A UN climate report that predicts quicker global warming than anticipated just three years ago “must sound a death knell” for coal, oil and gas and is “code red” for humanity.
UN Secretary-General Antonio Guterres. 8/9/2021
A cursory looks at the political, financial or business news tells us that our main aim is still growth. Last week we learnt that China has agreed not to build new coal plants abroad. Whether this means no new plans for coal plants, or cancellation of existing projects is unclear. Let’s remember China represents more than a quarter of all global carbon emissions, and it has spent tens of billions of dollars to build coal power facilities in 152 countries over the past decade through its Belt and Road Initiative. Roughly 70% of the coal plants built globally now rely on Chinese funding. In 2020, China built over three times as much new coal power capacity as all other countries in the world combined – the equivalent of more than one large coal plant per week. In addition, over 73 gigawatts (GW) of new coal power projects were initiated in China, five times as much as in all other countries, while construction permits for new coal projects also accelerated. Death knell for coal? Code red for humanity? Who’s kidding who?
In his fourth book on the Gaia Hypothesis, The Revenge of Gaia, James Lovelock speaks about how we can fight back. The problem is the book was published in 2006 and since then we haven’t listened to a word he says.
Lovelock’s concept of Gaia is the idea of a living planet, not one that has intrinsic intelligence, rather a self-managing system that responds to environmental changes. All the advice from climate scientists over the past forty years and more has been about enabling the planet’s system to remain in a balanced state that supports life. Not just human life, but the unimaginable richness of all life forms on the planet.
Whilst we are all now acutely aware of the climate crisis, Lovelock tells us that awareness is insufficient. He asks, “how do we acquire, or reacquire, an instinct that recognizes not only the presence of the great Earth system but also its health?” That we always do the right thing for the planet Earth. We always put that overwhelmingly first, and we never compromise our planetary system in any way, large or small. The term instinct is important. Instinct is wired into our brains and is likely to be part of our genetic coding. But also it can be taught. Lovelock references the Jesuits who discovered a child’s mind could be moulded to accept their faith. But I would argue that a) we don’t have the time to instil right thinking into children, and b) we need to educate, persuade and convince everybody on the planet right now into acting in the best interests of planetary sustainability.
In any crisis we all look for leadership. What must we do? What has to change? How will we collectively address the crisis? Clearly China, with its 1.4 billion population is showing the Chinese people and the world that it will prioritize growth above all else. Similarly the UK, who are hosting the upcoming COP26 in Glasgow have not shown themselves to be leaders. Boris Johnson has a history of climate denial. For example in April 2021 he said, “It’s vital for all of us to show that this is not all about some expensive, politically correct, green act of bunny hugging. “What I’m driving at is this is about growth and jobs.” At the same time we watch the US with bated breath as Joe Biden and the Democrats tear themselves apart in trying to reach agreement on the infrastructure (climate) bill. And we know that regardless of what Joe Biden achieves, there is odds on probability that the Republicans will gerrymander Trump back into office in 3 years time.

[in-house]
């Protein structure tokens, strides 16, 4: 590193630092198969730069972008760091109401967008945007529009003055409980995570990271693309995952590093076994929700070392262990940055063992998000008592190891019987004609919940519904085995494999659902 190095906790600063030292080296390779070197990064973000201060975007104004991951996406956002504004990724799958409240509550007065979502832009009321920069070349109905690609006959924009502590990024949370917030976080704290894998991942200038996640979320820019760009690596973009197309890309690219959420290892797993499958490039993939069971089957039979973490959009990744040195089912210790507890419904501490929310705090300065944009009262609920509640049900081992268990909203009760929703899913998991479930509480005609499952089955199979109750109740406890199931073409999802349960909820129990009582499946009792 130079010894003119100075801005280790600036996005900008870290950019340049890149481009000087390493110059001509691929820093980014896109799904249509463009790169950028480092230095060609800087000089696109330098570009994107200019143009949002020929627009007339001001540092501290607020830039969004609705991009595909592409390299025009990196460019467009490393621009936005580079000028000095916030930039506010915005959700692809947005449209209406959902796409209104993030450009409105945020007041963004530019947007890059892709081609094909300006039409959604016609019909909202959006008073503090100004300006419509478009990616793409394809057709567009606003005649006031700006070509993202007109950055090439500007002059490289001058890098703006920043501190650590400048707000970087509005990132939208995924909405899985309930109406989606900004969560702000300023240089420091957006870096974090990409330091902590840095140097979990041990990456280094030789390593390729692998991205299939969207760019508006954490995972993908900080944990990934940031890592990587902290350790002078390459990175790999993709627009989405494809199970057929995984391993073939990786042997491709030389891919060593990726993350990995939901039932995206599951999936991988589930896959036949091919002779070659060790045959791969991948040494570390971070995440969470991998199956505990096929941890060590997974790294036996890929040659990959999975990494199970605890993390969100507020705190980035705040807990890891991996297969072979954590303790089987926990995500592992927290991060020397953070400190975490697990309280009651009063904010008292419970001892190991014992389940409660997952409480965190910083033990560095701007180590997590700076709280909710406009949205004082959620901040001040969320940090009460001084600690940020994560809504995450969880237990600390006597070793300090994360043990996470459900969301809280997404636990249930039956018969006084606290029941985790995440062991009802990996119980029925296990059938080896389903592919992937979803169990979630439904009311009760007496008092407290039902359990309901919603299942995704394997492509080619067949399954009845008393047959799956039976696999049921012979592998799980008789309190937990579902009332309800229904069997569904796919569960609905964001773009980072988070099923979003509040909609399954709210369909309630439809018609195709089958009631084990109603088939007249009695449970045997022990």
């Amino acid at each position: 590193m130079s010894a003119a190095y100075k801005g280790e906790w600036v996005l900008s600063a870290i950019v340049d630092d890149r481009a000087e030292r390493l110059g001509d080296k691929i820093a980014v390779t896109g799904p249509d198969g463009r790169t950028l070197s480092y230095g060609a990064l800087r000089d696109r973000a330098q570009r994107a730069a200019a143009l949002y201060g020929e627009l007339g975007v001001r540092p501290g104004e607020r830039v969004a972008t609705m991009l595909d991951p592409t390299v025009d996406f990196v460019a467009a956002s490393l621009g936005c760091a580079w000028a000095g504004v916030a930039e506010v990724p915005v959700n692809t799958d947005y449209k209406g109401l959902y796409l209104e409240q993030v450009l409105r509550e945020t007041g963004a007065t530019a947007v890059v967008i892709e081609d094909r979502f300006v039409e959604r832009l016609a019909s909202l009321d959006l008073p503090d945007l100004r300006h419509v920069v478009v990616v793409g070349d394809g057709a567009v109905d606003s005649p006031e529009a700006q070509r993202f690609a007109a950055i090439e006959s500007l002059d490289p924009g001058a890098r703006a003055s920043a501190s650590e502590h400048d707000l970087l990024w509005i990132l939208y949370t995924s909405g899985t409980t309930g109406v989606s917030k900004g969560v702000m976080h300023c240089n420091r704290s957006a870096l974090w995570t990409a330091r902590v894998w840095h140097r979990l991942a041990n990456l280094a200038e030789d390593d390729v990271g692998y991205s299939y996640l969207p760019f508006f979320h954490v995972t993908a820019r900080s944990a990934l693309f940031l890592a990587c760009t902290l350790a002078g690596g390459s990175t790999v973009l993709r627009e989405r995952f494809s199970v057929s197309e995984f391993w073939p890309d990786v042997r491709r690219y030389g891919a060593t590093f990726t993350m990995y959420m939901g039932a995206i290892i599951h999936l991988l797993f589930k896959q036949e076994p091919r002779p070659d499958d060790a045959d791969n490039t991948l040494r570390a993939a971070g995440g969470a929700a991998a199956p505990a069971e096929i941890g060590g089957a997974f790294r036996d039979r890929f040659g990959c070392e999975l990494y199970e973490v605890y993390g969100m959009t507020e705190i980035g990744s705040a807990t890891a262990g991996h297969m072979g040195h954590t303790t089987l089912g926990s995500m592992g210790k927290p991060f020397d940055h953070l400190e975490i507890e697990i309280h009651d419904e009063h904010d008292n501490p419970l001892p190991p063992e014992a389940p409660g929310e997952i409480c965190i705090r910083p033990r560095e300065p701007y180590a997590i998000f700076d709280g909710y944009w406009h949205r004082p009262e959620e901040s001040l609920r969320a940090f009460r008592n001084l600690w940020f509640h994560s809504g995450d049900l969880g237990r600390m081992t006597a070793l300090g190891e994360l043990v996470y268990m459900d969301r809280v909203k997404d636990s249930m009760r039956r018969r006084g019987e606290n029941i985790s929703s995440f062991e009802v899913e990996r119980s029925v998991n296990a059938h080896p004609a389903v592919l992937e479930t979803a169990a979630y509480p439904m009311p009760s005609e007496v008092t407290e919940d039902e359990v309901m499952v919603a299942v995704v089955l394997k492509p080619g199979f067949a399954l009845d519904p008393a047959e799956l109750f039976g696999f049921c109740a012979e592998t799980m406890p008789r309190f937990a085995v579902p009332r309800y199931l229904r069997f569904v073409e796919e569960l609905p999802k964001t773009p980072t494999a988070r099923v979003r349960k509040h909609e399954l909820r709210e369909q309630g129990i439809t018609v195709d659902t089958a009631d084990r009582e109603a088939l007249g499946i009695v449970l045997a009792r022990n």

But there are other options for leadership. We mustn’t expect leadership from the current crop of politicians. We must look elsewhere for genuine leaders who can instil instinctive sustainability in everything that we do. Many people will say, “but I can’t do anything. I’m totally reliant upon energy providers, car manufacturers, food producers etc”. But if we all look much harder, we will find there are always actions that we can take that will make a difference.
We should look for cohorts that could create a critical mass of instinctive thought driving their every action. Back in 2015, Pope Francis published a very credible encyclical letter titled Laudato Si, On Care for our Common Home. This is actually an excellent document that covers all dimensions of the planetary sustainability crisis. But I have to admit I only came across this excellent document by accident, and clearly there has been little or no effort from the Catholic Church to establish instinctive sustainability. But there are some 1.4 Billion Catholics around the world. Just suppose Francis declared that “Protect our common planetary home” must become a de facto 11th commandment and communicated that throughout the Catholic world.